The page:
The Vegas-to-San Bernardino, Calif., run on the Union Pacific had long intrigued me. I had dark fantasies of crossing the Mojave in an open car without a hat. On the other hand, as paleography class ended last Friday, I could start on a long-postponed paper and applications.
You live once.
The Strip teemed with the usual desperate crowd. I wandered through the two new casinos, the Excalibur and the Mirage. Had I known what the next twodays would bring, I would’ve returned home forthwith: a big hobo who turned ugly; a yardmaster and crew who tested my skills to the limit; and an extra day spent suffering from dehydration.
Including all the stops to yield to faster trains, the first day’s ride averaged 17 mph. Along the way, which was peppered with flowering cacti at trackside, we hit a vast forest of Joshua trees. There must have been millions of them; for many miles of railroad, they extended to the horizon on both sides. We crossed into East Mojave National Scenic Area. The highlight was a brief stretch in the shadow of looming red cliffs, with remarkable rock formations falling away to the east.
After only 173 miles, the train broke up in Yermo, Calif. I’d have to find a new ride to San Bernardino, which lay 92 miles ahead.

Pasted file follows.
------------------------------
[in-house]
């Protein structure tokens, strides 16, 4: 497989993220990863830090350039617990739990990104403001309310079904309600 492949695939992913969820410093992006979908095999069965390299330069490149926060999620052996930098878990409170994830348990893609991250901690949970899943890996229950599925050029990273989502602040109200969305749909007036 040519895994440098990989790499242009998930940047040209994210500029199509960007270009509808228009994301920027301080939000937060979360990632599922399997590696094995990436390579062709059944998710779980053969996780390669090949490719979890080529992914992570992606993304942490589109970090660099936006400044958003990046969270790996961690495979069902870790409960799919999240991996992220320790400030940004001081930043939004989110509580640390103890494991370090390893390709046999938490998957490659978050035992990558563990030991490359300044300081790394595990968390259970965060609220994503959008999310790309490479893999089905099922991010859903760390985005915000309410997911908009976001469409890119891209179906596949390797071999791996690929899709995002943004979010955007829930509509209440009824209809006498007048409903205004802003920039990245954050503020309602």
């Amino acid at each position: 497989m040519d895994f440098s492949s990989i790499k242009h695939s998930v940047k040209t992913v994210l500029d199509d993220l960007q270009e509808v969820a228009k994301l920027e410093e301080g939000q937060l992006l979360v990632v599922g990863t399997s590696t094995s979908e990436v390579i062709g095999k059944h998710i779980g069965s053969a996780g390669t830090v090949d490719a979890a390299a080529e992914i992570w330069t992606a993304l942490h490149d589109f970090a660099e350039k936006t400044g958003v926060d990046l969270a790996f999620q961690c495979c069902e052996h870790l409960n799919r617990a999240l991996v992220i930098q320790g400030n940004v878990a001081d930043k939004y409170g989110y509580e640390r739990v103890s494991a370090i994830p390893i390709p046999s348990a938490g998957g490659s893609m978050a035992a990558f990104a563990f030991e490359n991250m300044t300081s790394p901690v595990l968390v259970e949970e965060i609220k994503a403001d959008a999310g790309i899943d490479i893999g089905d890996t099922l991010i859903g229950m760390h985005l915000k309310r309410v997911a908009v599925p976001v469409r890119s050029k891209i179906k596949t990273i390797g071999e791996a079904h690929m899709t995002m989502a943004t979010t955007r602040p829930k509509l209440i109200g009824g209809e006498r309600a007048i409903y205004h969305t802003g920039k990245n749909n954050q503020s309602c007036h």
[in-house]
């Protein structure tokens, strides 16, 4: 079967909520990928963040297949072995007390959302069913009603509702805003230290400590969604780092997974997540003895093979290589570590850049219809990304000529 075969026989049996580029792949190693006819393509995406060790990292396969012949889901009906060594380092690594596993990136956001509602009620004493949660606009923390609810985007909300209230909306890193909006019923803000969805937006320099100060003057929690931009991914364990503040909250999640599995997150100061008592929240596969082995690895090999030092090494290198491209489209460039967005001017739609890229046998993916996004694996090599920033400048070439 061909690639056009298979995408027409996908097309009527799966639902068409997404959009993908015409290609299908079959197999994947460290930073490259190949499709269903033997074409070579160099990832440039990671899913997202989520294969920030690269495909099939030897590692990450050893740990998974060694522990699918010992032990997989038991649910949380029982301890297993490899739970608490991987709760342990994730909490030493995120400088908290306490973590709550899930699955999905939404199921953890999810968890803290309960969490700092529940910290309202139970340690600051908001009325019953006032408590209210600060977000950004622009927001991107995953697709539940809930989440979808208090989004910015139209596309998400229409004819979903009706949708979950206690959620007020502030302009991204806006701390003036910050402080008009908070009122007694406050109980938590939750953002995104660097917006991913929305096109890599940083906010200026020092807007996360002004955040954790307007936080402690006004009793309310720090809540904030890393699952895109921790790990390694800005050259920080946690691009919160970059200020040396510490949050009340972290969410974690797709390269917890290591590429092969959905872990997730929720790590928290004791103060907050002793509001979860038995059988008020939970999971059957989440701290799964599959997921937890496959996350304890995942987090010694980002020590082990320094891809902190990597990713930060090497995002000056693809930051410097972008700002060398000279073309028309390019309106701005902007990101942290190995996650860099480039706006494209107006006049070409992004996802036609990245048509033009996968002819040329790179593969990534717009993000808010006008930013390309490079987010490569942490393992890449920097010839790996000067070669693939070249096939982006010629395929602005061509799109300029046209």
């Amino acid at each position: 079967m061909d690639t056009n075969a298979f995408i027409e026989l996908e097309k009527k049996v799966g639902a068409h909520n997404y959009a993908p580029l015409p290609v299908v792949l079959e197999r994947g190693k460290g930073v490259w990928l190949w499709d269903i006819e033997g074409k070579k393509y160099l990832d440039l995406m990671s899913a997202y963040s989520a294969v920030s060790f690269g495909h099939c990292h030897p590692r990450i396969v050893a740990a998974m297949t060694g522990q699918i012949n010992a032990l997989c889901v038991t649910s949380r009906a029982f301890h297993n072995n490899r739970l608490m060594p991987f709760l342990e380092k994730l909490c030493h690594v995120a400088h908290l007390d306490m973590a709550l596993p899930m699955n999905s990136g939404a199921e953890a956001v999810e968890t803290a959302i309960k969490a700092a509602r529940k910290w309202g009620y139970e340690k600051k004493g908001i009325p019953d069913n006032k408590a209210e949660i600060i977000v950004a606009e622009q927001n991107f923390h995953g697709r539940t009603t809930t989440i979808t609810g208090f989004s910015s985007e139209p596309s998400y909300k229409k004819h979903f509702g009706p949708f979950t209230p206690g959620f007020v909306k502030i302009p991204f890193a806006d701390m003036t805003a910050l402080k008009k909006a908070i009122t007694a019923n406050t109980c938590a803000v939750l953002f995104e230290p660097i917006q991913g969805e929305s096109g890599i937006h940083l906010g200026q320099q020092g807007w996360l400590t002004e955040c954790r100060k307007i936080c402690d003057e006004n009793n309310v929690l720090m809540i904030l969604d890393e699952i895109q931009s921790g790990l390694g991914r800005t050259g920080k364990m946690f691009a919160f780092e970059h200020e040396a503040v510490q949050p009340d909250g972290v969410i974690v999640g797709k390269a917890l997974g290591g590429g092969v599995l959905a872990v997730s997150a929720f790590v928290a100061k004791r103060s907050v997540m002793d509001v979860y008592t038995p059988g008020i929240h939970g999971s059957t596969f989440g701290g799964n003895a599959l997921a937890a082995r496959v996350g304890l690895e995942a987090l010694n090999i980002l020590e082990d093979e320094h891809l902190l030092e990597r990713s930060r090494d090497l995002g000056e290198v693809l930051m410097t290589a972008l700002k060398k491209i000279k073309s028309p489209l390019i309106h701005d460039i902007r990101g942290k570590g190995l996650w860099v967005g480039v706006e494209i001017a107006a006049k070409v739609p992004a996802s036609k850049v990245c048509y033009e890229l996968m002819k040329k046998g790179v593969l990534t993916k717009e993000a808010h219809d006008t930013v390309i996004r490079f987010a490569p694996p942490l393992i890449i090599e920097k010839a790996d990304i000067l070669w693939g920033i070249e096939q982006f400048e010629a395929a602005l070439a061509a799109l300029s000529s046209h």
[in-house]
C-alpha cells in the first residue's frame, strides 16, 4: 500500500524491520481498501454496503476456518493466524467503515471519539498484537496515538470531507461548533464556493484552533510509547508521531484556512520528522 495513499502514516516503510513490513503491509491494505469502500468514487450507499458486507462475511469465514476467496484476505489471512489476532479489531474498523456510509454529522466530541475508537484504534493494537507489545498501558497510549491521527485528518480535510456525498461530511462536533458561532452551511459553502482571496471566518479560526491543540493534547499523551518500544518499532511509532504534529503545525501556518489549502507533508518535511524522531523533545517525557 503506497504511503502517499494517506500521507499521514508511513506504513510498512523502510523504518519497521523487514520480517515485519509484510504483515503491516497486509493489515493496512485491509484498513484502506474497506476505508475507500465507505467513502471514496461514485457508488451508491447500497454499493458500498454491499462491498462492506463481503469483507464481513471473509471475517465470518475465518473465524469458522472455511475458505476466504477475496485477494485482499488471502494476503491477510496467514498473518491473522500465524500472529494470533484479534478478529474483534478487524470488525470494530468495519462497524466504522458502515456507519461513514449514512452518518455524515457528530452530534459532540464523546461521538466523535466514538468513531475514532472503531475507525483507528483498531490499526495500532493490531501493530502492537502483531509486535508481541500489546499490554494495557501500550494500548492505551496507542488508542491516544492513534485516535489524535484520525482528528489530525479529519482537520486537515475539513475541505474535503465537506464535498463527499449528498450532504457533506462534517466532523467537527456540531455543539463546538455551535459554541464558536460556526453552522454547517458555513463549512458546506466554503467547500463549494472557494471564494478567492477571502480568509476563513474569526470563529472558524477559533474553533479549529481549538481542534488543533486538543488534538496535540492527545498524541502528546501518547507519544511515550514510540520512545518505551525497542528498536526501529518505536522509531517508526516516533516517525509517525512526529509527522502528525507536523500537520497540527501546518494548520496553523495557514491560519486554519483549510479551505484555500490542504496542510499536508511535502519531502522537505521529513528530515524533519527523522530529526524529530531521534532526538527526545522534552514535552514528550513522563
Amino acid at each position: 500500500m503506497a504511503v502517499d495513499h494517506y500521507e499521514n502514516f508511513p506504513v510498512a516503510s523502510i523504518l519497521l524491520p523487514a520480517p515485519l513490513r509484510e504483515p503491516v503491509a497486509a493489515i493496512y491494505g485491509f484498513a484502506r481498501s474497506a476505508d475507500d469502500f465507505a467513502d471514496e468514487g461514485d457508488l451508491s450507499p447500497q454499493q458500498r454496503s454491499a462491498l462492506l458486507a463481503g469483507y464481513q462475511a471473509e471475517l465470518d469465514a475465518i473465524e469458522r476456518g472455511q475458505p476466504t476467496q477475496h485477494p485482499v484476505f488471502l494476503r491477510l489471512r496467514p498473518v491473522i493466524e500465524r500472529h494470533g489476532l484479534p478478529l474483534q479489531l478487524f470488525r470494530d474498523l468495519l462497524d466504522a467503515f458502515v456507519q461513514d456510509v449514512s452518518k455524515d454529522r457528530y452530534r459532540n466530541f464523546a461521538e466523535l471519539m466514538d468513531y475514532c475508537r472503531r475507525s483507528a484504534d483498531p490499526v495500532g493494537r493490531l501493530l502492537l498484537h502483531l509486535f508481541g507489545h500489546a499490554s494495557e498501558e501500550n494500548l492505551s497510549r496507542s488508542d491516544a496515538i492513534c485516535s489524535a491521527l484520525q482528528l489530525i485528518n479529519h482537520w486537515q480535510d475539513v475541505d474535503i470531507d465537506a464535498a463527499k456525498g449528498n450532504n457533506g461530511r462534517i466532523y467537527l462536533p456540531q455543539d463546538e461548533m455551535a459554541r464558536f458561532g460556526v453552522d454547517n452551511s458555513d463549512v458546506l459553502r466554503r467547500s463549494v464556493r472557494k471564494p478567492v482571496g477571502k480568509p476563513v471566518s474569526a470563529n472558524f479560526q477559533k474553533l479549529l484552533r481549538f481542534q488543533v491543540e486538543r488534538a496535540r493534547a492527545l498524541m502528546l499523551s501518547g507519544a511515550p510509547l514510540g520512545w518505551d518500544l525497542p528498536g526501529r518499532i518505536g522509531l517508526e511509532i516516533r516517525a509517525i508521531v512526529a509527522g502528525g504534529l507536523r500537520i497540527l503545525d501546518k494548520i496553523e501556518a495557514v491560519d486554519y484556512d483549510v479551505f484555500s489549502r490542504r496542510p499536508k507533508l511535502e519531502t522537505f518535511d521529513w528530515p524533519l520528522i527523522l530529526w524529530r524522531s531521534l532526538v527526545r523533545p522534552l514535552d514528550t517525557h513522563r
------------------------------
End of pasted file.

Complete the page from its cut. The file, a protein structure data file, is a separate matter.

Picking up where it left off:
In the desert-marooned company town of 600 people, I met Big John. He was a huge, bearded tramp who lived in an A-frame on railroad land. Like many tramps, he bristled with a show of toughness before softening.
His loneliness was so palpable that the only thing to do was to sit and let several westbounds go by. He talked in a pent-up rush about his agonies in Vietnam; his hitch in an Army mental hospital; and his high school basketball days. Some of the last stories rang false if you knew the chronology of the famous players whose names he dropped.
Late on Saturday night, I retired to his guest A-frame. He’d offered some hobo treasures: a flashlight, freight timetables, a few road flares. “My partner Jimmy and me make coffee with these.”
Eleven a.m. Sunday and no sight of a westbound. I was hanging out on the yard’s east end. Another tramp’s remark came back to me: “I gotta get me some wheels. This is gettin’ kinda old.”
The day was bright and hot, the yard nearly shadeless. To make things worse, Big John became irrationally angry. We were sitting on the stoop of an abandoned house with a newcomer, whom I’ll call Third Man. He had drunkenly ridden the wrong way and was trying to get out of Yermo … again. Big John and he were pooling their money to buy more Thunderbird. A yard worker had told me that an incoming westbound was minutes away, so I declined to contribute. I had no time to enjoy the fortified wine with them.